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Home > Press > Measurement of 'hot' electrons could have solar energy payoff: Nanoantennas hold promise for infrared photovoltaics

Abstract:
Basic scientific curiosity paid off in unexpected ways when Rice University researchers investigating the fundamental physics of nanomaterials discovered a new technology that could dramatically improve solar energy panels.

Measurement of 'hot' electrons could have solar energy payoff: Nanoantennas hold promise for infrared photovoltaics

Houston, TX | Posted on May 5th, 2011

The research is described in a new paper this week in the journal Science.

"We're merging the optics of nanoscale antennas with the electronics of semiconductors," said lead researcher Naomi Halas, Rice's Stanley C. Moore Professor in Electrical and Computer Engineering. "There's no practical way to directly detect infrared light with silicon, but we've shown that it is possible if you marry the semiconductor to a nanoantenna. We expect this technique will be used in new scientific instruments for infrared-light detection and for higher-efficiency solar cells."

More than a third of the solar energy on Earth arrives in the form of infrared light. But silicon -- the material that's used to convert sunlight into electricity in the vast majority of today's solar panels -- cannot capture infrared light's energy. Every semiconductor, including silicon, has a "bandgap" where light below a certain frequency passes directly through the material and is unable to generate an electrical current. By attaching a metal nanoantenna to the silicon, where the tiny antenna is specially tuned to interact with infrared light, the Rice team showed they could extend the frequency range for electricity generation into the infrared. When infrared light hits the antenna, it creates a "plasmon," a wave of energy that sloshes through the antenna's ocean of free electrons. The study of plasmons is one of Halas' specialties, and the new paper resulted from basic research into the physics of plasmons that began in her lab years ago.

It has been known that plasmons decay and give up their energy in two ways; they either emit a photon of light or they convert the light energy into heat. The heating process begins when the plasmon transfers its energy to a single electron -- a 'hot' electron. Rice graduate student Mark Knight, lead author on the paper, together with Rice theoretical physicist Peter Nordlander, his graduate student Heidar Sobhani, and Halas set out to design an experiment to directly detect the hot electrons resulting from plasmon decay.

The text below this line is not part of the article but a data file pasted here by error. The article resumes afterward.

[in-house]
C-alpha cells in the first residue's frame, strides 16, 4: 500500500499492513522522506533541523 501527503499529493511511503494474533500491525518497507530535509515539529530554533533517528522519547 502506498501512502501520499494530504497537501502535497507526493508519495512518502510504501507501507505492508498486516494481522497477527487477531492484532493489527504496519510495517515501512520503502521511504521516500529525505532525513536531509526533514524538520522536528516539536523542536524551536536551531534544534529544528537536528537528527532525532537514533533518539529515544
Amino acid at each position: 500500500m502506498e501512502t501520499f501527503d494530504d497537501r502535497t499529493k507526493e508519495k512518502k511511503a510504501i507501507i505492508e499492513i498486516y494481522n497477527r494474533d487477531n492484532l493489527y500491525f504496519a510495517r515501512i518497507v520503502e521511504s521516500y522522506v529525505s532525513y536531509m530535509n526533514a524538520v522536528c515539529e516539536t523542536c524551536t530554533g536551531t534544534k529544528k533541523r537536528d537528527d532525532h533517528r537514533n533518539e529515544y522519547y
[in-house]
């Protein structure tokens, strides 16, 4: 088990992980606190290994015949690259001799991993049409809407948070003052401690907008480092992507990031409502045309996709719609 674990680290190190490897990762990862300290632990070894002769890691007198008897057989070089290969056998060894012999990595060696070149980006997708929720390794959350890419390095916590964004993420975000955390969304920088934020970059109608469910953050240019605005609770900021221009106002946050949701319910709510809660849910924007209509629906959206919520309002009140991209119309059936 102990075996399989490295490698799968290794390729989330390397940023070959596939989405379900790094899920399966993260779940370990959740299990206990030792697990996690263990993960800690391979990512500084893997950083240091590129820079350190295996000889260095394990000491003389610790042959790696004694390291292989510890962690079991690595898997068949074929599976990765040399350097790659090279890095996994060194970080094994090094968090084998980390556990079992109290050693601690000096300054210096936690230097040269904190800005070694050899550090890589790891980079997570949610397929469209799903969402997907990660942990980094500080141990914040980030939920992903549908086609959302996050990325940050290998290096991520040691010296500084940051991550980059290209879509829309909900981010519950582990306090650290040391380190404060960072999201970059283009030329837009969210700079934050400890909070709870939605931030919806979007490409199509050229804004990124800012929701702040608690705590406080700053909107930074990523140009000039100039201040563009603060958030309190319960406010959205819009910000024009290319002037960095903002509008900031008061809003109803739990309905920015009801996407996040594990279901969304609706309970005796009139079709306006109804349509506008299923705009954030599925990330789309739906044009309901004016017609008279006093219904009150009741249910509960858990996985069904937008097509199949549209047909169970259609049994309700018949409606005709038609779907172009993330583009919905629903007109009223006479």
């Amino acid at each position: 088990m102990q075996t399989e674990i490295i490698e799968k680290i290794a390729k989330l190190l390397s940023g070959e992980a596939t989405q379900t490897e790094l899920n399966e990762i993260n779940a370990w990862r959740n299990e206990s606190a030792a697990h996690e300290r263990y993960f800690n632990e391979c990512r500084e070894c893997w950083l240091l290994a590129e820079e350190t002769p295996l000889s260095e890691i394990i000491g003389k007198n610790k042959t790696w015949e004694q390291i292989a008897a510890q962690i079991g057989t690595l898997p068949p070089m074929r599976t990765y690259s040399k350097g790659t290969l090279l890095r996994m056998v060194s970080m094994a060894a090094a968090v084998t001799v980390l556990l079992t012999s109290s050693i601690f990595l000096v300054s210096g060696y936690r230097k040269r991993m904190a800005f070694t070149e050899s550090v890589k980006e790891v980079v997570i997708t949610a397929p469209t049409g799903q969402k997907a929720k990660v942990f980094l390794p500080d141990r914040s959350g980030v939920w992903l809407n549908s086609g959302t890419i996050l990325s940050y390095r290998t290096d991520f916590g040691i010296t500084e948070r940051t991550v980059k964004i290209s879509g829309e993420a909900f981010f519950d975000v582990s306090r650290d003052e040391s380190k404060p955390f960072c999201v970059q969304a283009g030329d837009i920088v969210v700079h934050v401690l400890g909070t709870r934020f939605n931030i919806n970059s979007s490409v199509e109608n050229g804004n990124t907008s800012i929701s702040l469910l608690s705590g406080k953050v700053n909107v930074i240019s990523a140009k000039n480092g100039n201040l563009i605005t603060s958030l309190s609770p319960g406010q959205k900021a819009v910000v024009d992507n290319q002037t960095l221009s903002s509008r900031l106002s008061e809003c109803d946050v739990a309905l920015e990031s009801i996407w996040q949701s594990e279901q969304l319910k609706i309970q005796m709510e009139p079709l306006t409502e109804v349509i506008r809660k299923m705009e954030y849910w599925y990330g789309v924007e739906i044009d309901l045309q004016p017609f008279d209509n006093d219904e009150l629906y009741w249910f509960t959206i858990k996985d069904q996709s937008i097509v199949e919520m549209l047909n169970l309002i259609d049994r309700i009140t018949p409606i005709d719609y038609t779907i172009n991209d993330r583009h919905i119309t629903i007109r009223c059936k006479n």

Patterning a metallic nanoantenna directly onto a semiconductor to create a "Schottky barrier," Knight showed that the infrared light striking the antenna would result in a hot electron that could jump the barrier, which creates an electrical current. This works for infrared light at frequencies that would otherwise pass directly through the device.

"The nanoantenna-diodes we created to detect plasmon-generated hot electrons are already pretty good at harvesting infrared light and turning it directly into electricity," Knight said. "We are eager to see whether this expansion of light-harvesting to infrared frequencies will directly result in higher-efficiency solar cells."

####

About Rice University
Located on a 285-acre forested campus in Houston, Texas, Rice University is consistently ranked among the nation's top 20 universities by U.S. News & World Report. Rice has highly respected schools of Architecture, Business, Continuing Studies, Engineering, Humanities, Music, Natural Sciences and Social Sciences and is known for its “unconventional wisdom." With 3,485 undergraduates and 2,275 graduate students, Rice's undergraduate student-to-faculty ratio is less than 6-to-1. Its residential college system builds close-knit communities and lifelong friendships, just one reason why Rice has been ranked No. 1 for best quality of life multiple times by the Princeton Review and No. 4 for "best value" among private universities by Kiplinger's Personal Finance.

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Contacts:
David Ruth
713-348-6327


Jade Boyd
713-348-6778

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